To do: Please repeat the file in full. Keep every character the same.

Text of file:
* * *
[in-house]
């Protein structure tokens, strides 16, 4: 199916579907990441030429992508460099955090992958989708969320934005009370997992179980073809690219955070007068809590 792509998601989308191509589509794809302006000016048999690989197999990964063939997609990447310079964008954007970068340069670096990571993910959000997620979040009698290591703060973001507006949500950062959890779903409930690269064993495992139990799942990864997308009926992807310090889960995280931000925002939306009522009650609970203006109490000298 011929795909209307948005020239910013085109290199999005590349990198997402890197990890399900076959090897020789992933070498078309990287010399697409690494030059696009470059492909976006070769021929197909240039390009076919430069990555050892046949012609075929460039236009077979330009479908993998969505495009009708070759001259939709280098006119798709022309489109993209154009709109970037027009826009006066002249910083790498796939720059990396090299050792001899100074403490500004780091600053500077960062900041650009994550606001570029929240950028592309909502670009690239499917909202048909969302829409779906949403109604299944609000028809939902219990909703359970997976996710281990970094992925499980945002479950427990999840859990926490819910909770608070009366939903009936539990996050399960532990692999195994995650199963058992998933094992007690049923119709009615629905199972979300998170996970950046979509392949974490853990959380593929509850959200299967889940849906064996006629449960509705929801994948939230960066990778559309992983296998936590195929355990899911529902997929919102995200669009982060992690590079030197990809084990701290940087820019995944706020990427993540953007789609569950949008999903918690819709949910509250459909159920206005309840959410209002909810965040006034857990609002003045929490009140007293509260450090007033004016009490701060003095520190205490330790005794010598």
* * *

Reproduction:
[in-house]
């Protein structure tokens, strides 16, 4: 199916579907990441030429992508460099955090992958989708969320934005009370997992179980073809690219955070007068809590 792509998601989308191509589509794809302006000016048999690989197999990964063939997609990447310079964008954007970068340069670096990571993910959000997620979040009698290591703060973001507006949500950062959890779903409930690269064993495992139990799942990864997308009926992807310090889960995280931000925002939306009522009650609970203006109490000298 011929795909209307948005020239910013085109290199999005590349990198997402890197990890399900076959090897020789992933070498078309990287010399697409690494030059696009470059492909976006070769021929197909240039390009076919430069990555050892046949012609075929460039236009077979330009479908993998969505495009009708070759001259939709280098006119798709022309489109993209154009709109970037027009826009006066002249910083790498796939720059990396090299050792001899100074403490500004780091600053500077960062900041650009994550606001570029929240950028592309909502670009690239499917909202048909969302829409779906949403109604299944609000028809939902219990909703359970997976996710281990970094992925499980945002479950427990999840859990926490819910909770608070009366939903009936539990996050399960532990692999195994995650199963058992998933094992007690049923119709009615629905199972979300998170996970950046979509392949974490853990959380593929509850959200299967889940849906064996006629449960509705929801994948939230960066990778559309992983296998936590195929355990899911529902997929919102995200669009982060992690590079030197990809084990701290940087820019995944706020990427993540953007789609569950949008999903918690819709949910509250459909159920206005309840959410209002909810965040006034857990609002003045929490009140007293509260450090007033004016009490701060003095520190205490330790005794010598």